Schiff, Wilson Introduce Bipartisan North Korea Travel Control Act
Legislation Would Restrict Travel To, From and Within North Korea by American Citizens
WASHINGTON D.C. – Today, Congressmen Adam Schiff (CA-28) and Joe Wilson (SC-02) introduced the bipartisan North Korea Travel Control Act, which would require the Treasury Department to issue regulations requiring a license for transactions related to travel to, from, and within North Korea by American citizens. It also provides that no licenses may be issued for tourist travel.
“In recent years, there has been an increase in tourist travel to the DPRK by citizens of Western countries, including the United States,” Rep. Schiff said. “With increased tensions in North Korea, the danger that Americans will be detained for political reasons is greater than ever. Given North Korea’s continuing destabilizing behavior and their demonstrated willingness to use American visitors as bargaining chips to extract high level meetings or concessions, it is appropriate for the United States to take steps to control travel to a nation that poses a real and present danger to American interests.”
"Tourist travel to North Korea does nothing but provide funds to a tyrannical regime—that will in turn be used to develop weapons to threaten the United States and our allies, as I saw firsthand on a rare visit to Pyongyang,” Rep. Wilson said. “Worse, the regime has routinely imprisoned innocent foreign civilians and used them as bargaining chips to gain credibility with the West. We should not enable them any longer—which is why it is critical to carefully regulate travel to North Korea.”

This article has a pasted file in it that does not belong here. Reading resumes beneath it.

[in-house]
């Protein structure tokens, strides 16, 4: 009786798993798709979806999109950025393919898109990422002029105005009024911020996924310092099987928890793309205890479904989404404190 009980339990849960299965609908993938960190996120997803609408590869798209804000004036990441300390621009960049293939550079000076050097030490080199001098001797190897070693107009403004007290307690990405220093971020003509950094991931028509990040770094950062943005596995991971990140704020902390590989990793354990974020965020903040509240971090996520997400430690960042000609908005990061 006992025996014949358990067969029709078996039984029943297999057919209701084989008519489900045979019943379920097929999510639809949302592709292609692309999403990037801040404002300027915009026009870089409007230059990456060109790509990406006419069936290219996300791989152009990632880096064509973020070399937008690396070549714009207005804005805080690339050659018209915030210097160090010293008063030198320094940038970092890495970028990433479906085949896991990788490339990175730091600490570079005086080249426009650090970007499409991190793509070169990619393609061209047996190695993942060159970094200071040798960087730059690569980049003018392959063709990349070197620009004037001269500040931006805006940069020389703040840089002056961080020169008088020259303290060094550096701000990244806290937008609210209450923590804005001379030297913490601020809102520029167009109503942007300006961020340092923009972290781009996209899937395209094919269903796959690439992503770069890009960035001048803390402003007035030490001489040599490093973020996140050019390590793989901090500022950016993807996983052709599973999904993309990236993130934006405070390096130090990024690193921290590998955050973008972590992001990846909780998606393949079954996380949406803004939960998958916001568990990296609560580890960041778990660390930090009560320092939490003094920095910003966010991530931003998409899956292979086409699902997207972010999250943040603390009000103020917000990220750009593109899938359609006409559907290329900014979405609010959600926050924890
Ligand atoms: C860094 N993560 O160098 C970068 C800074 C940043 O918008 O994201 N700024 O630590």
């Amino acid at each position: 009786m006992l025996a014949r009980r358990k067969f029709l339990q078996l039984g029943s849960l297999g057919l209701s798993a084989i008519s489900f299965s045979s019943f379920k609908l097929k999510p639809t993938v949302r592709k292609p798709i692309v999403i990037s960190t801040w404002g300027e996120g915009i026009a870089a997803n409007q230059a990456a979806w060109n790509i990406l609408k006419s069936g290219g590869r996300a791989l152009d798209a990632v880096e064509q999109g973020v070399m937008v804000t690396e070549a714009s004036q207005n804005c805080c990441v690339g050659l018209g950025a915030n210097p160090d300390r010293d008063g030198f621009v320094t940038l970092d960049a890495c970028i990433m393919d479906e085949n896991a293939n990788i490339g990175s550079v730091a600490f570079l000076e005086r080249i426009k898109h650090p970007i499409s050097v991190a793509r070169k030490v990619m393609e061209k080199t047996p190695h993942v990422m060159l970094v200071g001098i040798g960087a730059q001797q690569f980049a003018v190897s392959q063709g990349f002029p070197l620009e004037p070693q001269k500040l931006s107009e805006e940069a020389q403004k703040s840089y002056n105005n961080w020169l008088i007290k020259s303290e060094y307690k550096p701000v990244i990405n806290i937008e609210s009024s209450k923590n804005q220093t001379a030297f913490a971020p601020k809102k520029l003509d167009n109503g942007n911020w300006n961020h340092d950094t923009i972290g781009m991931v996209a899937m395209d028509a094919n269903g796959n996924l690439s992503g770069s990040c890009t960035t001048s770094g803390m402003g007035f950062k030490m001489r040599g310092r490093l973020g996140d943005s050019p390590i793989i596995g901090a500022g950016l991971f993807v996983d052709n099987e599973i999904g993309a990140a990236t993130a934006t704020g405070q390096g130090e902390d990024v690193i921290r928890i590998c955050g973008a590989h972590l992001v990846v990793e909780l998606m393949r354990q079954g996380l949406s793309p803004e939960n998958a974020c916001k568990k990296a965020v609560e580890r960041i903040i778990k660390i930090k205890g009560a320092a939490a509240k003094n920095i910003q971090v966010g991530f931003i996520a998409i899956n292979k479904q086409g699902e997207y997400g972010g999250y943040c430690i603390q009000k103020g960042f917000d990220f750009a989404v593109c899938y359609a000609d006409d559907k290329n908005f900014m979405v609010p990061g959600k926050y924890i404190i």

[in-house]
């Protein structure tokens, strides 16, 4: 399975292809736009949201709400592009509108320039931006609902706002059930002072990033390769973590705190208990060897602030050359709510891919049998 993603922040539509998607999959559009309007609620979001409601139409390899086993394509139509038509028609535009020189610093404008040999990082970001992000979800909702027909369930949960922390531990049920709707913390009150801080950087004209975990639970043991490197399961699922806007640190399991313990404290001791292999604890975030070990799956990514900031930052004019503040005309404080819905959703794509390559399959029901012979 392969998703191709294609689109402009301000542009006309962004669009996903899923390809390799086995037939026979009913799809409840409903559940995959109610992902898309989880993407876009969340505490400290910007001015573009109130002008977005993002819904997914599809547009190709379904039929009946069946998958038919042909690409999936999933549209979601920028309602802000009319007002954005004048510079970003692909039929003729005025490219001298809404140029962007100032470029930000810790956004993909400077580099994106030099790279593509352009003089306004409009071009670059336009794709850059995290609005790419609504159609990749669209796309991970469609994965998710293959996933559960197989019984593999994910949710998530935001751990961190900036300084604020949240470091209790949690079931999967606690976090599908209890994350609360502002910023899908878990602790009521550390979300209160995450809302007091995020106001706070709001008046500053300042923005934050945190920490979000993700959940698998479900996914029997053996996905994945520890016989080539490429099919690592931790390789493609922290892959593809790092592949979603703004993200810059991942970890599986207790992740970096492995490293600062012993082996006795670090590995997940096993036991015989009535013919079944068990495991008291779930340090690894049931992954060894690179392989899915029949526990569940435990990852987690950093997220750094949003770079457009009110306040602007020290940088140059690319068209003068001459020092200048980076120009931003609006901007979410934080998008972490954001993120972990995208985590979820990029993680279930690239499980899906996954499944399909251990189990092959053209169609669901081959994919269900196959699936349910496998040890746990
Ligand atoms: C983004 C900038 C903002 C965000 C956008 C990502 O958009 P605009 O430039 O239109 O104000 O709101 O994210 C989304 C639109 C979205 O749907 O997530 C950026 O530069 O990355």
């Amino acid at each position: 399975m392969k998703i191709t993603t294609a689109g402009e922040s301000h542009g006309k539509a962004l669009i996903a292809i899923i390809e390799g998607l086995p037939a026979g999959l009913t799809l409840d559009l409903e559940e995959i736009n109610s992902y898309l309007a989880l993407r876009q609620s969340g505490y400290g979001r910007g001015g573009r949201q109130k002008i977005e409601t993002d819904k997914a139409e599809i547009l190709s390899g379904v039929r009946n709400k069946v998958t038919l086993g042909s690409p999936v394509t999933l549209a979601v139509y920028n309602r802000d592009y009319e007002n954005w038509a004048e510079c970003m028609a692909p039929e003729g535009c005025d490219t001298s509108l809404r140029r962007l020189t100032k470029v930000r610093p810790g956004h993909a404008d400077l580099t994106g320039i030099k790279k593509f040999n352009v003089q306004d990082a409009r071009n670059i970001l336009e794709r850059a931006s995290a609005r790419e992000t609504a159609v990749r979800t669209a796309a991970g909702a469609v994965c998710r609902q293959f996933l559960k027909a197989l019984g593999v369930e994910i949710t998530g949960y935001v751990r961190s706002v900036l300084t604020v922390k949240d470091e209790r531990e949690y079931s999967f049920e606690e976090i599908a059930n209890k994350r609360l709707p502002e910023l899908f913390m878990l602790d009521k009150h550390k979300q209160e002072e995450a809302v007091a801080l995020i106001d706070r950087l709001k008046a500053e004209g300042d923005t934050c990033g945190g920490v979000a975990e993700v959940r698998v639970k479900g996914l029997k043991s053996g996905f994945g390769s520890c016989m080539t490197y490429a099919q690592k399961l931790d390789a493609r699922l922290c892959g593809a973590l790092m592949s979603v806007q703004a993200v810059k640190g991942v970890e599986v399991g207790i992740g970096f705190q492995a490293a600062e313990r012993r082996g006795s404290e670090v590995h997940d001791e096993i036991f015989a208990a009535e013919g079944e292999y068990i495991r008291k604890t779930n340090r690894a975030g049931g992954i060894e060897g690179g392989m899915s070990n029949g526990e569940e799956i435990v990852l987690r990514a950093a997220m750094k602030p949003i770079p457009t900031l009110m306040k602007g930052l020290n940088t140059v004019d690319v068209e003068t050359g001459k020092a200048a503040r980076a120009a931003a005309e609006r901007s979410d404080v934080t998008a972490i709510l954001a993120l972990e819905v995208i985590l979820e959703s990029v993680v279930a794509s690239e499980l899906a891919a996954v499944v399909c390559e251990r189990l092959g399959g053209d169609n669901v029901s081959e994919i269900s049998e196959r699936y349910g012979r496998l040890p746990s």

In the past, North Korea has shown a willingness to use American prisoners to seek diplomatic concessions, including securing visits from former U.S. Presidents and cabinet officials. At least seventeen Americans have been detained in the past ten years, despite the State Department strongly warning U.S. citizens against traveling to the DPRK. Currently, at least four Americans remain imprisoned. In addition to security concerns, Western visitors bring with them much needed foreign currency, especially valued in a country facing extensive international sanctions for its illegal nuclear weapons and ballistic missile programs.
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